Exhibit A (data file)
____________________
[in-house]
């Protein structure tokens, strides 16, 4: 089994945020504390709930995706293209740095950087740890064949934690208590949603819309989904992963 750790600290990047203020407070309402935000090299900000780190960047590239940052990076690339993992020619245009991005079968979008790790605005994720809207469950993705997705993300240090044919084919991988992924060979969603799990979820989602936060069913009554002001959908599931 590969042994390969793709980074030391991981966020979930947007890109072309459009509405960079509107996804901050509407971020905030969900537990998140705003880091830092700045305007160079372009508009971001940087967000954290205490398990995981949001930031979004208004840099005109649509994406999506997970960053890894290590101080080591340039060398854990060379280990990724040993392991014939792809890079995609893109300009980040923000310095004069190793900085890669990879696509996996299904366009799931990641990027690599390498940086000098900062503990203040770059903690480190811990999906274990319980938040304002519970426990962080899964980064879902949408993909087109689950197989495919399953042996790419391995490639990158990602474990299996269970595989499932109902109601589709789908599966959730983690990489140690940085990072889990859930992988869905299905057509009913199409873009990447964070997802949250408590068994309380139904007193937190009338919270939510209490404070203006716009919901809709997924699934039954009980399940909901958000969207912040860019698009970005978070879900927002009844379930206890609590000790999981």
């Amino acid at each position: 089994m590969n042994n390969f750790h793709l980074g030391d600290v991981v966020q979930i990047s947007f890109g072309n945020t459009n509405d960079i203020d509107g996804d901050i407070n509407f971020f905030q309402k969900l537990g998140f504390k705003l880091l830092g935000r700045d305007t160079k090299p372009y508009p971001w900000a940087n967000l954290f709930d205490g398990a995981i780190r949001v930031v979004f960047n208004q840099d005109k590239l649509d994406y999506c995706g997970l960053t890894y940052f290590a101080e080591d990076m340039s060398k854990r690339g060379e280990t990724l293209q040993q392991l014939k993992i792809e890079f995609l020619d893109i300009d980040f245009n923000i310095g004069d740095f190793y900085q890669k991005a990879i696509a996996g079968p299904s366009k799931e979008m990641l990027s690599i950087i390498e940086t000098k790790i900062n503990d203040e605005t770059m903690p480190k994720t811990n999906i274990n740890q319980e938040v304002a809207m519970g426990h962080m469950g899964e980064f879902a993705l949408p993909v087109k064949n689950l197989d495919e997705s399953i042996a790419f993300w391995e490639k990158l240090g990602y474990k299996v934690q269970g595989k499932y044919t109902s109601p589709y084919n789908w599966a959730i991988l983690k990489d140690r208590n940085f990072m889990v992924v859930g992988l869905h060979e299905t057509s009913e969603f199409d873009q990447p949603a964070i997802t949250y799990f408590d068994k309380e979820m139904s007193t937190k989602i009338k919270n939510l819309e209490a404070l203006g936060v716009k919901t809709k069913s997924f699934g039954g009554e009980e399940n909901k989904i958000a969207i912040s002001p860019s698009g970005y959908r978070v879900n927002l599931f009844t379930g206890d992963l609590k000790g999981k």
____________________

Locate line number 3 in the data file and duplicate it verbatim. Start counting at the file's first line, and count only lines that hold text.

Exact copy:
């Amino acid at each position: 089994m590969n042994n390969f750790h793709l980074g030391d600290v991981v966020q979930i990047s947007f890109g072309n945020t459009n509405d960079i203020d509107g996804d901050i407070n509407f971020f905030q309402k969900l537990g998140f504390k705003l880091l830092g935000r700045d305007t160079k090299p372009y508009p971001w900000a940087n967000l954290f709930d205490g398990a995981i780190r949001v930031v979004f960047n208004q840099d005109k590239l649509d994406y999506c995706g997970l960053t890894y940052f290590a101080e080591d990076m340039s060398k854990r690339g060379e280990t990724l293209q040993q392991l014939k993992i792809e890079f995609l020619d893109i300009d980040f245009n923000i310095g004069d740095f190793y900085q890669k991005a990879i696509a996996g079968p299904s366009k799931e979008m990641l990027s690599i950087i390498e940086t000098k790790i900062n503990d203040e605005t770059m903690p480190k994720t811990n999906i274990n740890q319980e938040v304002a809207m519970g426990h962080m469950g899964e980064f879902a993705l949408p993909v087109k064949n689950l197989d495919e997705s399953i042996a790419f993300w391995e490639k990158l240090g990602y474990k299996v934690q269970g595989k499932y044919t109902s109601p589709y084919n789908w599966a959730i991988l983690k990489d140690r208590n940085f990072m889990v992924v859930g992988l869905h060979e299905t057509s009913e969603f199409d873009q990447p949603a964070i997802t949250y799990f408590d068994k309380e979820m139904s007193t937190k989602i009338k919270n939510l819309e209490a404070l203006g936060v716009k919901t809709k069913s997924f699934g039954g009554e009980e399940n909901k989904i958000a969207i912040s002001p860019s698009g970005y959908r978070v879900n927002l599931f009844t379930g206890d992963l609590k000790g999981k």